Acetic Acid is a largely used industrial product, with a world demand of about 6 million tons per year. Most of the production processes are based on the carbonylation of methanol promoted by an iodine compound and catalysed by Rhodium catalyst (Monsanto process) or Iridium catalyst (Cativa process). Monsanto method was used intensively until 1996 when BP Chemicals introduced the Cativa process, which is a more efficient technology that significantly reduces the cost and produces a high quality acetic acid with very low impurity content.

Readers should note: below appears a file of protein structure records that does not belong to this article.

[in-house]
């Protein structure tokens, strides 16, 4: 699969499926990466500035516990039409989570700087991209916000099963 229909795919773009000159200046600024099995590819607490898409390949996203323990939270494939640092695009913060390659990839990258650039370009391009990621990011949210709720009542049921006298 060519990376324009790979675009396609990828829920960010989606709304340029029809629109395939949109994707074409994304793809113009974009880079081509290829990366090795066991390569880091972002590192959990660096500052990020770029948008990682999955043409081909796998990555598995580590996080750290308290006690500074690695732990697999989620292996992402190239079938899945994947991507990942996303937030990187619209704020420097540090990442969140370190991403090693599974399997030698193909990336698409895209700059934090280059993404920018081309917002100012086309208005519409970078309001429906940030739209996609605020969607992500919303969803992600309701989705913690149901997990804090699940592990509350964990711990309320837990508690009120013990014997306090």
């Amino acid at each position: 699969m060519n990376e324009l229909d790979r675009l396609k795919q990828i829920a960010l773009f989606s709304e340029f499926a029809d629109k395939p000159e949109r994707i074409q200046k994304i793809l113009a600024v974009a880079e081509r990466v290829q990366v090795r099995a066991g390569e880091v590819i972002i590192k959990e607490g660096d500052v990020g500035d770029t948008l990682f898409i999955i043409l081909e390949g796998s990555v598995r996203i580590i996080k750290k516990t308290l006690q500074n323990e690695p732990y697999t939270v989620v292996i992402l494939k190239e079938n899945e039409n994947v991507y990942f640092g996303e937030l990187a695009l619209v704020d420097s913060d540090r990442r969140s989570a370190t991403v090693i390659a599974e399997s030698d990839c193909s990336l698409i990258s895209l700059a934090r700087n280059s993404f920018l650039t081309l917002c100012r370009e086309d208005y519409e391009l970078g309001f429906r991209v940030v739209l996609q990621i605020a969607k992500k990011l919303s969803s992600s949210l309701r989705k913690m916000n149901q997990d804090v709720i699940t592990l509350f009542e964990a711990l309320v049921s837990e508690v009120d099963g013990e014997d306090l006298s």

Iridium-based catalyst is responsible for a series of major improvements on the carbonylation of methanol process. Being more stable allows to extend the previously limited operating conditions. For instance a highly concentrated methanol feed can be used (0.5% water) instead of a 10% water content in Monsanto. This greatly reduces the impact of the side reaction between water and carbon monoxide and consequently improves the selectivity. The overall impact is a less expensive downstream purification process of the acetic acid compared to the technology used in Monsanto process. To be more specific, the new configuration uses a compact two distillation columns configuration.The major units of a commercial scale Cativa methanol carbonylation plant are shown in the following figure.